They say if you don’t like heights but enjoy the thrill, don’t look down. This is the same mentality that director Robert Kenner tries to prevent in his film Food Inc., where he sheds light on the corporations that control the way our food is being grown, processed and sold to the American people. With the help of Eric Schlosser, author of Fast Food Nation, and Michael Pollan, author of The Omnivore 's Dilemma, Robert takes a shot at all corners of the food industry from meat packaging, to corn reprocessing, even Monsanto’s seed copyrights. While Kenner’s goals for change certainly lead to a better America, they tend to lean on the side of unrealistic.
Fast food industry not only causes illness for people but also create problems to American agriculture since “The fast food chains now stand atop a huge food-industrial complex that has gained control of American agriculture.” (Schlosser). The fast foods companies need to purchase a vast of the agriculture products such as potatoes or cattle, and so they create corporate farms to provide products to their demands. Famer and cattle ranchers are being replaced by giant agribusiness companies which take over their lands. The independent famers are vanishing, and the gap between a small amount of wealthy elites and the large numbers of the working poor is getting bigger. When the fast foods companies control a vast of agriculture products, they also control prices of those products, which has driven down the prices and benefits that are offered to American farmers. According to Eric Scholosser, Nation Magazine Award winner, “In 1980, about thirty-seven cents of every consumer dollar spent on food went to the farmer. Today, only twenty-three cents goes to the farmer -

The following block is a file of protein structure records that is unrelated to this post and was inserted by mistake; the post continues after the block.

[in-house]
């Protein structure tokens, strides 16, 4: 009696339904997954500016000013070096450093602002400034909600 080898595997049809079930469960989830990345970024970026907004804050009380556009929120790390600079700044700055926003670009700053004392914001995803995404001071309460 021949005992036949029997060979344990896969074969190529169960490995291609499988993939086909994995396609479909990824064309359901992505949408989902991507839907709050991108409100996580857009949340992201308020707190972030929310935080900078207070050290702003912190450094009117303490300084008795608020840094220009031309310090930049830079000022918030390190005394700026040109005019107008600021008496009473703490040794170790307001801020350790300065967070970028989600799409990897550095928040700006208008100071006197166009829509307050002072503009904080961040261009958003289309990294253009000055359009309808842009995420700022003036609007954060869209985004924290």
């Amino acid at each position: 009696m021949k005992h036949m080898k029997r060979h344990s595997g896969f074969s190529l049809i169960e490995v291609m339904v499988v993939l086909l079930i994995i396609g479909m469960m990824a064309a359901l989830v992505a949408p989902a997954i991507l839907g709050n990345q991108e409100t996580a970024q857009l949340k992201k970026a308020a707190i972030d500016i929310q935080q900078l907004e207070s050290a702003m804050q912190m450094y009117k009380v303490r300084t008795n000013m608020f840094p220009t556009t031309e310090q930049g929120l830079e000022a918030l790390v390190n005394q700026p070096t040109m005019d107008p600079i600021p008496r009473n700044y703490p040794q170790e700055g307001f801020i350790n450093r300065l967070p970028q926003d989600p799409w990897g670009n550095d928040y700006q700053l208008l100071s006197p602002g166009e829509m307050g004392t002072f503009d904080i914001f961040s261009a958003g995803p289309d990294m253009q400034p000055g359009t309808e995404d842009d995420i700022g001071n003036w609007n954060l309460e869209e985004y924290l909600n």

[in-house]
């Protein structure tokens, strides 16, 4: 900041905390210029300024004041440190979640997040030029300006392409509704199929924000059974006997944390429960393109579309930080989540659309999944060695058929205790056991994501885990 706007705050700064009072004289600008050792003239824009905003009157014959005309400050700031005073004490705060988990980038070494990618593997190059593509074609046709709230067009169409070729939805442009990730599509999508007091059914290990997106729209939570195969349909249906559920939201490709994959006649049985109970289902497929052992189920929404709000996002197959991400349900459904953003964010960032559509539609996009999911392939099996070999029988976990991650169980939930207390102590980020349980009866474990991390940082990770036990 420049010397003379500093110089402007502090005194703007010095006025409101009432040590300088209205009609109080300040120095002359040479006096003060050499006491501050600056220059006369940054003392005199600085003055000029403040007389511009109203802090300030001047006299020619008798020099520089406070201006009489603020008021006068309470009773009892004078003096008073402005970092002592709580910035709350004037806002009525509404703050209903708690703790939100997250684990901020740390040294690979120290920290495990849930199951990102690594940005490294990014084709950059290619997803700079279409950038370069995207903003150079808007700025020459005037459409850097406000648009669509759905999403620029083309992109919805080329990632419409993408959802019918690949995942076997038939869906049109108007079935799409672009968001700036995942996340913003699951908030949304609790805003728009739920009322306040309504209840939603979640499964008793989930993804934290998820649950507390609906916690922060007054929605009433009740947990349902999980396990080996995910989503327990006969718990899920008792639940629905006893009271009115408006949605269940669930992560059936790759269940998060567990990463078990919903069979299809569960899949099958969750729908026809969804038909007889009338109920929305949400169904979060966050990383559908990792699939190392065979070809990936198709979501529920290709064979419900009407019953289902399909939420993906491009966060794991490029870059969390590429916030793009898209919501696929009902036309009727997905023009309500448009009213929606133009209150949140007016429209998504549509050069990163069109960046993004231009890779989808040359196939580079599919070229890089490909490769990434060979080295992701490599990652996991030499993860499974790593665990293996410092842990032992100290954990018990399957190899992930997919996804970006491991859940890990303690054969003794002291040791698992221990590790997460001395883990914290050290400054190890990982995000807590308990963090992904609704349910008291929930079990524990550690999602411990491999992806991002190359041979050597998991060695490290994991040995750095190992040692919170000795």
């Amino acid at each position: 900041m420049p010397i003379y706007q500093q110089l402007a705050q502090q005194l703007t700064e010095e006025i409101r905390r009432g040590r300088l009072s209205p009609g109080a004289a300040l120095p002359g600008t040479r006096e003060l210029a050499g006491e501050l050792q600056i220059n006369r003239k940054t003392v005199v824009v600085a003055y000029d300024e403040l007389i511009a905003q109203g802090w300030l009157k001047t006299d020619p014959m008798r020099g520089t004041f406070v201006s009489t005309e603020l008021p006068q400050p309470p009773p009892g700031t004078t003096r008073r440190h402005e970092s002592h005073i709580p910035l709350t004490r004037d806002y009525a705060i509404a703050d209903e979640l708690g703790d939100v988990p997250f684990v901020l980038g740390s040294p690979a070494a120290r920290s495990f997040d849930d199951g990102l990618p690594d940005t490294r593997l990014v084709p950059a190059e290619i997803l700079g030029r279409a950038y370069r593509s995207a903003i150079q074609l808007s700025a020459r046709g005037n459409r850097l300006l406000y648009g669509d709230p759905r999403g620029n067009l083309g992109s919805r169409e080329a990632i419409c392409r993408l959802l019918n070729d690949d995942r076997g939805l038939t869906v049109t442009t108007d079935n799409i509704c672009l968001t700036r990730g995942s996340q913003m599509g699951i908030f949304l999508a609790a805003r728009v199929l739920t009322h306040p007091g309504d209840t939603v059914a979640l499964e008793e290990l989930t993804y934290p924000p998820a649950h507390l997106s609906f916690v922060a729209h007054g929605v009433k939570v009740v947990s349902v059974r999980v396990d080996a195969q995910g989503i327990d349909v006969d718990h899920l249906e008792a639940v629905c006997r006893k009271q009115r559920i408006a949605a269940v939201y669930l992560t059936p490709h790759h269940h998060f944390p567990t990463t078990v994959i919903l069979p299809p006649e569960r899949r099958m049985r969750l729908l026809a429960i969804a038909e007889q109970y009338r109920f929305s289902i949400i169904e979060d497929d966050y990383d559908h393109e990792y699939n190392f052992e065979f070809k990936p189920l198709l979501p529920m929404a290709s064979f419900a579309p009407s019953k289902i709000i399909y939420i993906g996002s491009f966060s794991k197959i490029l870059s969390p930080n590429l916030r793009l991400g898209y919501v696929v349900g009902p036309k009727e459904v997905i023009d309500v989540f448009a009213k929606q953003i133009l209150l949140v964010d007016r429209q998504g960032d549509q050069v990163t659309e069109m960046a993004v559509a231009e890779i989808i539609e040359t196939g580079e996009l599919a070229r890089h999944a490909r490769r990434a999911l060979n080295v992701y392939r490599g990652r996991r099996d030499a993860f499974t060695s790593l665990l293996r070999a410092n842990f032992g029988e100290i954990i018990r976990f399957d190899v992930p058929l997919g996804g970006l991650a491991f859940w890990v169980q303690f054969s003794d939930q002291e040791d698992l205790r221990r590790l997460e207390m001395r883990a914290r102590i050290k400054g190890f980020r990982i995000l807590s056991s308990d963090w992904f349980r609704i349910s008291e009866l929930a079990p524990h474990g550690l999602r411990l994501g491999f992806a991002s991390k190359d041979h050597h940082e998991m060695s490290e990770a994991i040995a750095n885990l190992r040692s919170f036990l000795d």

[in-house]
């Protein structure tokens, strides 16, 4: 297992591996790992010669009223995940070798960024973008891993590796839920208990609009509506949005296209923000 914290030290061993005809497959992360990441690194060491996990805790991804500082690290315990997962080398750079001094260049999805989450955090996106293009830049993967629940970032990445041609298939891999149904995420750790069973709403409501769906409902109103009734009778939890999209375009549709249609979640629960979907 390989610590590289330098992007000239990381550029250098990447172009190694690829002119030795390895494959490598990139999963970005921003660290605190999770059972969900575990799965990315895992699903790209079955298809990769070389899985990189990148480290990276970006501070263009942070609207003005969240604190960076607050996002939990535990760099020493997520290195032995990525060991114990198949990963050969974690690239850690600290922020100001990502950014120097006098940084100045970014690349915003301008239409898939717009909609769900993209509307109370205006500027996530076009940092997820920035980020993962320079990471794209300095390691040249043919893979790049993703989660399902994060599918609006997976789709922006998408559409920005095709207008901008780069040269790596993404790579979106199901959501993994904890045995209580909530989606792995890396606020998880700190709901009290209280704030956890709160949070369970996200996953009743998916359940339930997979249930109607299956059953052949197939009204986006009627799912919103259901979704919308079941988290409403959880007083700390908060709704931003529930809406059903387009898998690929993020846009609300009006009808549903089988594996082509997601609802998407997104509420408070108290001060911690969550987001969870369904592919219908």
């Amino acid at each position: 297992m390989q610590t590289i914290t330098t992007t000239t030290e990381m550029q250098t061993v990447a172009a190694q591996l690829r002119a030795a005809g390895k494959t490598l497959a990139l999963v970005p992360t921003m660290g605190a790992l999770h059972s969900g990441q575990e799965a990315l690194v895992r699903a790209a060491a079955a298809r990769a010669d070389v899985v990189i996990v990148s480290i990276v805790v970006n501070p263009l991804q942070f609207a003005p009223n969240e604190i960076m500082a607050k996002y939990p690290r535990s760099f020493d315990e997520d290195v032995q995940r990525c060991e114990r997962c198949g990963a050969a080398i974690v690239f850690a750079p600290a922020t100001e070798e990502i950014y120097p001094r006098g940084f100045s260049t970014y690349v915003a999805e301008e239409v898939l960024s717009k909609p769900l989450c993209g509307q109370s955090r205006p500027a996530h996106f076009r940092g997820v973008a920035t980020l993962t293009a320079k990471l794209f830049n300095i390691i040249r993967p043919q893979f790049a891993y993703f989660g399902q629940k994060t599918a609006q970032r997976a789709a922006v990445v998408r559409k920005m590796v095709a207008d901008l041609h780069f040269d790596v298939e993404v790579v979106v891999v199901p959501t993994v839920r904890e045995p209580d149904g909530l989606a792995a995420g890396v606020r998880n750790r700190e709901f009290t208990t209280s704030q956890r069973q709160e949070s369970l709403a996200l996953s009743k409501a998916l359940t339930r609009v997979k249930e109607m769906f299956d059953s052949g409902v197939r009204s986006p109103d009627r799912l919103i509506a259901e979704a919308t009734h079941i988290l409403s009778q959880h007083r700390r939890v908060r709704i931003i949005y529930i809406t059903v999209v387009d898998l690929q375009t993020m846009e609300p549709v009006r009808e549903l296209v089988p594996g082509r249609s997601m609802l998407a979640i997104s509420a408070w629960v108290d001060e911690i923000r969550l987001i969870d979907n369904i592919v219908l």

Eric Schlosser’s Fast Food Nation: The Dark Side of the All-American Meal is a nonfiction book that seeks to educate the masses on the truth behind the fast-food industry. Schlosser uses a number of rhetorical devices, such as anaphora, to argue that fast-food companies and the government have stronger incentive toward economic gain than they do morality. Anaphora is often used to emphasize certain words or phrases to strengthen the author’s point of view. In his epilogue, Schlosser alludes to the corporate leaders of the industry stating that “they will sell free-range…. They will sell whatever” (Schlosser 269). This anaphora is used to show that even in the modern day, the businessmen
Through the course of reading Fast Food Nation my opinions were swayed; when the gross, the bad and the ugly were revealed. Schlosser gives the disturbing details about the food companies greed, power and villenes. Schlosser uses rhetorical tenet to make his argument powerful. He opens the reader's eyes as to how corrupt the meat industry actually is. America has truly become
In 1906, American Writer, Upton Sinclair wrote the novel The Jungle to portray the harsh working conditions for immigrants working in the United states. The original purpose of the book was to describe the American meatpacking industry and the working conditions associated with it to promote socialism. Author Upton Sinclair Commented, after the books release “I aimed at the public's heart, and by accident I hit it in the stomach." Ironically enough the book promoted concern for the health violations and unsanitary working conditions in the early twentieth century. The book the Jungle contributed to the Meat Inspection Act and reform.